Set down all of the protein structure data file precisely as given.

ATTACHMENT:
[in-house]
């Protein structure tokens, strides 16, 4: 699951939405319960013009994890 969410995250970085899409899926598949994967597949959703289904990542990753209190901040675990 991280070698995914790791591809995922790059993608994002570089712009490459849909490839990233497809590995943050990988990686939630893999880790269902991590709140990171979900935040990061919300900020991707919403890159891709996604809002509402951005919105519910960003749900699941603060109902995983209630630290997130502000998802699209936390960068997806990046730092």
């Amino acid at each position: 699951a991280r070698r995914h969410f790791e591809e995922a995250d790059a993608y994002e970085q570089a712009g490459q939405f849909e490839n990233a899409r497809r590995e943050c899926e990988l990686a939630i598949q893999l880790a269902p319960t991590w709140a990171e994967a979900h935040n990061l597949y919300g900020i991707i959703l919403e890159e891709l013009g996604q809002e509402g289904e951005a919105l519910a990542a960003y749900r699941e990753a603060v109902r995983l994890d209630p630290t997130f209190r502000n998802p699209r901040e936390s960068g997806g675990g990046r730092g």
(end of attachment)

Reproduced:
[in-house]
């Protein structure tokens, strides 16, 4: 699951939405319960013009994890 969410995250970085899409899926598949994967597949959703289904990542990753209190901040675990 991280070698995914790791591809995922790059993608994002570089712009490459849909490839990233497809590995943050990988990686939630893999880790269902991590709140990171979900935040990061919300900020991707919403890159891709996604809002509402951005919105519910960003749900699941603060109902995983209630630290997130502000998802699209936390960068997806990046730092």
């Amino acid at each position: 699951a991280r070698r995914h969410f790791e591809e995922a995250d790059a993608y994002e970085q570089a712009g490459q939405f849909e490839n990233a899409r497809r590995e943050c899926e990988l990686a939630i598949q893999l880790a269902p319960t991590w709140a990171e994967a979900h935040n990061l597949y919300g900020i991707i959703l919403e890159e891709l013009g996604q809002e509402g289904e951005a919105l519910a990542a960003y749900r699941e990753a603060v109902r995983l994890d209630p630290t997130f209190r502000n998802p699209r901040e936390s960068g997806g675990g990046r730092g």